“No man is an island” penned by the English Poet John Donne, explores the ideas of connectedness between people. If you are Samoan, ‘isolation’ cannot co-exist with ‘Aiga’ / family. Just think of a Samoan funeral or a wedding and how that ensues a family reunion! A death in the family does not just affect a change in an individual, Samoans will set up the big marquees in their back yards, come together from near and far, don the ie lavalava and do feaus (chores), sing songs, crack jokes until dawn and camp out in the marquees for days! We know that together, we can deal with the important family transitions and support each other to celebrate, heal and navigate change.
A wedding? If you are marrying a Samoan, you’ll know the struggle is real when culling that invitation list. Then you have to find a caterer who has the right meat to salad ratio, which can quickly escalate into #ICan’tDeal if your Samoan mum is overseeing the menu. Note to self, always make sure there is plenty of pork! But we shall save that for another blog…
What about the organised and structured family reunions? The popularity of this ritual in the USA is reflected in the incredible amount of literature such as books, cook books and even children’s books on the topic of planning African-American family reunions. Perhaps you have seen Tyler Perry’s movie “Madea’s Family Reunion” movie which grossed $63.2 million at the box office? Madea is a pistol-packing grandma who has to plan her family reunion and contend with the other dramas on her plate such as the runaway foster child placed in her care and her love-troubled nieces. The beautiful Dr Maya Angelou makes a special appearance in this film too.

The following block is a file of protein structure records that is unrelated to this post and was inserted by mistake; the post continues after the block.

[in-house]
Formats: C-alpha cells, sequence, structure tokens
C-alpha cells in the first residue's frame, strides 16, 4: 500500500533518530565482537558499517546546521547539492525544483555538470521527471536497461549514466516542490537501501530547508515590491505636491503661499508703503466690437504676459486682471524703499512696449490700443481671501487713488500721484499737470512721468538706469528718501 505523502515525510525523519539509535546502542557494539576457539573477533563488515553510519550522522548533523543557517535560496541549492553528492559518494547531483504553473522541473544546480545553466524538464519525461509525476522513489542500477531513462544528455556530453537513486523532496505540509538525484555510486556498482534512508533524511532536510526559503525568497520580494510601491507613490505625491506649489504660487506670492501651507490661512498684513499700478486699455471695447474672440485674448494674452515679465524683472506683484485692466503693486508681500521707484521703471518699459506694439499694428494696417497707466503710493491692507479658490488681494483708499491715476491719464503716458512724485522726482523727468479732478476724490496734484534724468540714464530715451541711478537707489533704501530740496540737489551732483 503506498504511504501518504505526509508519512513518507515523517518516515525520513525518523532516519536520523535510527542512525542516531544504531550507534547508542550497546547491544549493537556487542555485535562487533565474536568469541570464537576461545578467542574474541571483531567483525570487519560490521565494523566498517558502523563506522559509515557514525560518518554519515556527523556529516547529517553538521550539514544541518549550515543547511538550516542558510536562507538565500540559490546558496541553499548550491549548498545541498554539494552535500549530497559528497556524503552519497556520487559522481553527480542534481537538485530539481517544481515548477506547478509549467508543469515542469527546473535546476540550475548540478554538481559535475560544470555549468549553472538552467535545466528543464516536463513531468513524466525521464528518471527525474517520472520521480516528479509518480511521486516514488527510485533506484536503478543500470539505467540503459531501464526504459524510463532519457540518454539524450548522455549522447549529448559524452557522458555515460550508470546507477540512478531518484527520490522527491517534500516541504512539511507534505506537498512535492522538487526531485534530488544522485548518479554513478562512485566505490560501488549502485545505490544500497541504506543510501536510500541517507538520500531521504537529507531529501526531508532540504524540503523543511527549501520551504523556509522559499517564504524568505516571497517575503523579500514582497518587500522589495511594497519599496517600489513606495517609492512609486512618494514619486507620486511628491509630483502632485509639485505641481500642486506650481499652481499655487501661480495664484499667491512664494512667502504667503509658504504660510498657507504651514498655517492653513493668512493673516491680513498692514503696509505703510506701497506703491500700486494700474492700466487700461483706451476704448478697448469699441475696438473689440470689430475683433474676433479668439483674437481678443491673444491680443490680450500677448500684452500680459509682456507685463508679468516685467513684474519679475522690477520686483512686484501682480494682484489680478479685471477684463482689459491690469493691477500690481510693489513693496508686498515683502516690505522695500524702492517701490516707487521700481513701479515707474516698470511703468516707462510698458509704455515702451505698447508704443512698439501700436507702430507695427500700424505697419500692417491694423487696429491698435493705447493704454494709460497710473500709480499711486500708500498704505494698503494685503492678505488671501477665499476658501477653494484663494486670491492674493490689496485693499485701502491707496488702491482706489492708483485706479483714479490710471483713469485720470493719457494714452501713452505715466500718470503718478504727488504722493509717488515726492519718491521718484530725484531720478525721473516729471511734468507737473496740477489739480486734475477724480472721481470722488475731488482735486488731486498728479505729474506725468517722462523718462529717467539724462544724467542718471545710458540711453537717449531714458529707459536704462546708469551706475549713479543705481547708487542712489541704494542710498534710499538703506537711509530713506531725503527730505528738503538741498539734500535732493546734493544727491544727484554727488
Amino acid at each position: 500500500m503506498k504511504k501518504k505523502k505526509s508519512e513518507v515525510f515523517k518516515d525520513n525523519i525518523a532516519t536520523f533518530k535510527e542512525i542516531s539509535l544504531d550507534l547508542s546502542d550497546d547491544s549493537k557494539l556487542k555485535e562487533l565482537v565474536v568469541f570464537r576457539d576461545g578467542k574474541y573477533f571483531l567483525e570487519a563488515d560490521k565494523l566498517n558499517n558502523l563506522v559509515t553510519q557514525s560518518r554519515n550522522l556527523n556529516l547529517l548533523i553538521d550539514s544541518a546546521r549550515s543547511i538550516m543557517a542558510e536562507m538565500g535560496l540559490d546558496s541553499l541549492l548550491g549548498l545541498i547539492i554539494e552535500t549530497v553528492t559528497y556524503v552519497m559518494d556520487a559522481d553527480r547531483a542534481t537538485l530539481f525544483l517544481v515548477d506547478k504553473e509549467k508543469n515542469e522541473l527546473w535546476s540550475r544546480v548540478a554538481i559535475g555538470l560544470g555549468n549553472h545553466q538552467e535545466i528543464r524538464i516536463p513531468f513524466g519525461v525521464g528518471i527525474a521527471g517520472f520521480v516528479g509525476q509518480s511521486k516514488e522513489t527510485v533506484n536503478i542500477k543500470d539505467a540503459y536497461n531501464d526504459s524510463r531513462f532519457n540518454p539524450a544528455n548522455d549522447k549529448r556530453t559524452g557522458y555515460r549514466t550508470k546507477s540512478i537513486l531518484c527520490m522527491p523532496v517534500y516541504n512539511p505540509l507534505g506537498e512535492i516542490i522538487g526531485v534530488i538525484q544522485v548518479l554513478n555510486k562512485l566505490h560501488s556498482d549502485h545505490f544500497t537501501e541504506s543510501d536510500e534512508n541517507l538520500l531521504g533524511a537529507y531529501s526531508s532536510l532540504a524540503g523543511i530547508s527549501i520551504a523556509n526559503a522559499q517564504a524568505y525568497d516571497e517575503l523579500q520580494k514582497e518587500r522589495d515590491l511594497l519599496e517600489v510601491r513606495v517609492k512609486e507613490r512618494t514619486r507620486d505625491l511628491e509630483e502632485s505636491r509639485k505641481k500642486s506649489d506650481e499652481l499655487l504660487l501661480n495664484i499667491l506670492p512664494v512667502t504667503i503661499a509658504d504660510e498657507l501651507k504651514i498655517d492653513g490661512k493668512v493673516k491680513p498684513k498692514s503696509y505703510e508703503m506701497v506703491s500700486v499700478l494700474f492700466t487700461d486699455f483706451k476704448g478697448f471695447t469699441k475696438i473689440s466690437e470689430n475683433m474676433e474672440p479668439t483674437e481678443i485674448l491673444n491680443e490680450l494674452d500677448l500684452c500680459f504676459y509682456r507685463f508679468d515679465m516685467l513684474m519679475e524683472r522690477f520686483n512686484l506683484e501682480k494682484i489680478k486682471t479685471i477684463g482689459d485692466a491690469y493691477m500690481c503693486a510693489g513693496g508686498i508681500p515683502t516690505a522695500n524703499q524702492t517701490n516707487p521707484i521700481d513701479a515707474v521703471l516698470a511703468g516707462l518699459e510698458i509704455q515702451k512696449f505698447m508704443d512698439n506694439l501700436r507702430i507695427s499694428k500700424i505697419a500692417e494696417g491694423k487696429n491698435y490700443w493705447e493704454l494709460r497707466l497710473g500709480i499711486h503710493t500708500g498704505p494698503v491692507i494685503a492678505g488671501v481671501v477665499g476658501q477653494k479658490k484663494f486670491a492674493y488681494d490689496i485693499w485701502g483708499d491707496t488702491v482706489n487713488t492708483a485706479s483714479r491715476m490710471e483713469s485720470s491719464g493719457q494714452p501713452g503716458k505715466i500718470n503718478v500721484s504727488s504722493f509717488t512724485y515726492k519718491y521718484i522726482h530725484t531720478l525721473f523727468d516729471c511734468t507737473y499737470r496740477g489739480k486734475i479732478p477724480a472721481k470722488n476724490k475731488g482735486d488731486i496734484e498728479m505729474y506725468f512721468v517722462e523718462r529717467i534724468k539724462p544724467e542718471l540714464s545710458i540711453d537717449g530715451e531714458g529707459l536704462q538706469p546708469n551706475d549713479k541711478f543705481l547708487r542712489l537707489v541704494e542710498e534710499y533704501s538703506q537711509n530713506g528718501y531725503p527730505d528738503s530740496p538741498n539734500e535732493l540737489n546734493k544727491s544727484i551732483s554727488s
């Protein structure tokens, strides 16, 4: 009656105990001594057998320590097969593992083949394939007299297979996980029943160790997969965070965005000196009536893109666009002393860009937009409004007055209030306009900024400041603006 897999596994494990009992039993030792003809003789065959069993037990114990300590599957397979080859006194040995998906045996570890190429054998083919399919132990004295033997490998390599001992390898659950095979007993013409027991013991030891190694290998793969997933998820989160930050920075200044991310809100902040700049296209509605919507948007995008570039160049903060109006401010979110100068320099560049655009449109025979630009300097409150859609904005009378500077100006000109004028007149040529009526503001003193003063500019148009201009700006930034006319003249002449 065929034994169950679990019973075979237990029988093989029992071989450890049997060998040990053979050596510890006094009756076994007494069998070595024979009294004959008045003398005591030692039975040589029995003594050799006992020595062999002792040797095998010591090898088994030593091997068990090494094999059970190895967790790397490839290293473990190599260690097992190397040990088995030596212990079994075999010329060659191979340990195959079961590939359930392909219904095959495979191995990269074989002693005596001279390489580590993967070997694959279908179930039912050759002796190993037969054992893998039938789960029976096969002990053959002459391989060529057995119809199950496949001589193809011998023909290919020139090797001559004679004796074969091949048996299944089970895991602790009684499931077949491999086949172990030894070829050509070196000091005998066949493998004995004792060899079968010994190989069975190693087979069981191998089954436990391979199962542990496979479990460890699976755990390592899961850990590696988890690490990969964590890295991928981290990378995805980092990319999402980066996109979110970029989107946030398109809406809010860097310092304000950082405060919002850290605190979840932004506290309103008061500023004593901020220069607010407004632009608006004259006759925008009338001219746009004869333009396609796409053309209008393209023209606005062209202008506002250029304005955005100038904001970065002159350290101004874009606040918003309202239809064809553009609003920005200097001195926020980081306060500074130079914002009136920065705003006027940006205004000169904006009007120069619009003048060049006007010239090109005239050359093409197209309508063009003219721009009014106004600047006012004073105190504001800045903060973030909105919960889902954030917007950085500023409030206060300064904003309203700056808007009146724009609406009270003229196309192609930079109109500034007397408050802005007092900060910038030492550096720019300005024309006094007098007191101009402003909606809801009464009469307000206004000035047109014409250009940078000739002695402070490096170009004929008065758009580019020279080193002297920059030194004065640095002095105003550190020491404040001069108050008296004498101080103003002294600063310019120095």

With families being dispersed all over the world, family reunions serve as a mechanism for maintaining strong family connections. My uncle Sauoleola Vaega Inu is like Walt Disney to me. He always has the big picture in mind, dreams big and is always committed to excellence. Our ritual: A lotu (religious devotion), then in between mouthfuls of Aunty Ligo’s famous fried chicken and exquisite custard pie, I’d have to try multi-task and listen to Uncle Sau’s sermons. His teachings are simple: “Our aiga/ family grounds us with a strong identity and sense of place, our faith gives us purpose and remember Daisy, Families are Forever!”
Our first Inu reunion was in January 2015, in the Gold Coast, our family hailed from all over NZ, Australia, Samoa and the USA for this inaugural event. It was so superbly organised we can’t wait for the second Inu reunion in Auckland next week!
Uncle Sau passed away in 2013, even though he wasn’t able to physically be there, I do believe it is us who are now seeing and enjoying what he already envisioned. He knew that a family reunion could be the complex arena in which our past adversities could be explored and ultimately be transcended!
What does it mean to be Samoan? My New Zealand born cousins and I can speak and understand Samoan, but truth be told, our children are increasingly becoming monolingual, although they do understand us when we tell them off in Samoan. (That Samoan look with the pursed lip and the “fa’atalitali nei oe pe a o’o ile fale” line works a treat when our kids play up in public). Family reunions provide a space where we can experience, reflect and learn about our cultural preferences and practices.
O le Sauniga o le ‘ava o se tasi o tū ma aga fa’amatai tāua a Sāmoa. O se sauniga aloa’ia – e fa’asoa le ‘ava e fa’ailoga ai la’asaga tāua i Sāmoa. At the Gold Coast reunion, we opened the occasion with a traditional Ava ceremony.
The Inu Uncles and cousins in my generation who were bestowed with tulafale (chiefly) titles had to learn a lauga (oration) for this Samoan tradition. Our patriarch Uncle Vaito’a guided us through Ava Ceremony process. Through this experiential learning, I can clearly remember the pride I felt in learning the proverbs, concepts and dense natural imagery in the special, chiefly Samoan language. My usually quiet uncles Malo and Filiga Inu stole the show with their eloquence and delivery.